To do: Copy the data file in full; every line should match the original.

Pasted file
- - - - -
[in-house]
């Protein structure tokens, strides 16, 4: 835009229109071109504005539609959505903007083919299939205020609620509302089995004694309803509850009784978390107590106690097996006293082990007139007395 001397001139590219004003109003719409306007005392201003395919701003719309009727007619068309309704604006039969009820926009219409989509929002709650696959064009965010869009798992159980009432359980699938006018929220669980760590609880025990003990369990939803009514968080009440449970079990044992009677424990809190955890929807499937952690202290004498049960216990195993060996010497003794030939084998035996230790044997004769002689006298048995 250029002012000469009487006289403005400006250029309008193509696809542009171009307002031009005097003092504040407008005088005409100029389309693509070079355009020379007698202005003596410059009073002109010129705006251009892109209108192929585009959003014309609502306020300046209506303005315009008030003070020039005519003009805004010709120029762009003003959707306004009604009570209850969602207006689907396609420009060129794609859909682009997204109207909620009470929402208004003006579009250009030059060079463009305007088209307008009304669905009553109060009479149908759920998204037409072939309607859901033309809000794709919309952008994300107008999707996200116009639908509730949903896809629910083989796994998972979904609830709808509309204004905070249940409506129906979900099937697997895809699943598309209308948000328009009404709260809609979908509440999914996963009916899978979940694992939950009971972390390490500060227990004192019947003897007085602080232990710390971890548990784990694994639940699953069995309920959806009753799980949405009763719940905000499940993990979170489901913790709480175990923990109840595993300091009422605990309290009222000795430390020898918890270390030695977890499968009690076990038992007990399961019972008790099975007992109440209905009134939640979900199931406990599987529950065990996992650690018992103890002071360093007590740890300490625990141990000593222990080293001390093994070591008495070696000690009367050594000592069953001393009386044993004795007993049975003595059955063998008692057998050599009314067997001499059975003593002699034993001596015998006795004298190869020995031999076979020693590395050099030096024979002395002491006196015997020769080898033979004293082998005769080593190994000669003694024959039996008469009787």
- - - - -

[in-house]
């Protein structure tokens, strides 16, 4: 835009229109071109504005539609959505903007083919299939205020609620509302089995004694309803509850009784978390107590106690097996006293082990007139007395 001397001139590219004003109003719409306007005392201003395919701003719309009727007619068309309704604006039969009820926009219409989509929002709650696959064009965010869009798992159980009432359980699938006018929220669980760590609880025990003990369990939803009514968080009440449970079990044992009677424990809190955890929807499937952690202290004498049960216990195993060996010497003794030939084998035996230790044997004769002689006298048995 250029002012000469009487006289403005400006250029309008193509696809542009171009307002031009005097003092504040407008005088005409100029389309693509070079355009020379007698202005003596410059009073002109010129705006251009892109209108192929585009959003014309609502306020300046209506303005315009008030003070020039005519003009805004010709120029762009003003959707306004009604009570209850969602207006689907396609420009060129794609859909682009997204109207909620009470929402208004003006579009250009030059060079463009305007088209307008009304669905009553109060009479149908759920998204037409072939309607859901033309809000794709919309952008994300107008999707996200116009639908509730949903896809629910083989796994998972979904609830709808509309204004905070249940409506129906979900099937697997895809699943598309209308948000328009009404709260809609979908509440999914996963009916899978979940694992939950009971972390390490500060227990004192019947003897007085602080232990710390971890548990784990694994639940699953069995309920959806009753799980949405009763719940905000499940993990979170489901913790709480175990923990109840595993300091009422605990309290009222000795430390020898918890270390030695977890499968009690076990038992007990399961019972008790099975007992109440209905009134939640979900199931406990599987529950065990996992650690018992103890002071360093007590740890300490625990141990000593222990080293001390093994070591008495070696000690009367050594000592069953001393009386044993004795007993049975003595059955063998008692057998050599009314067997001499059975003593002699034993001596015998006795004298190869020995031999076979020693590395050099030096024979002395002491006196015997020769080898033979004293082998005769080593190994000669003694024959039996008469009787």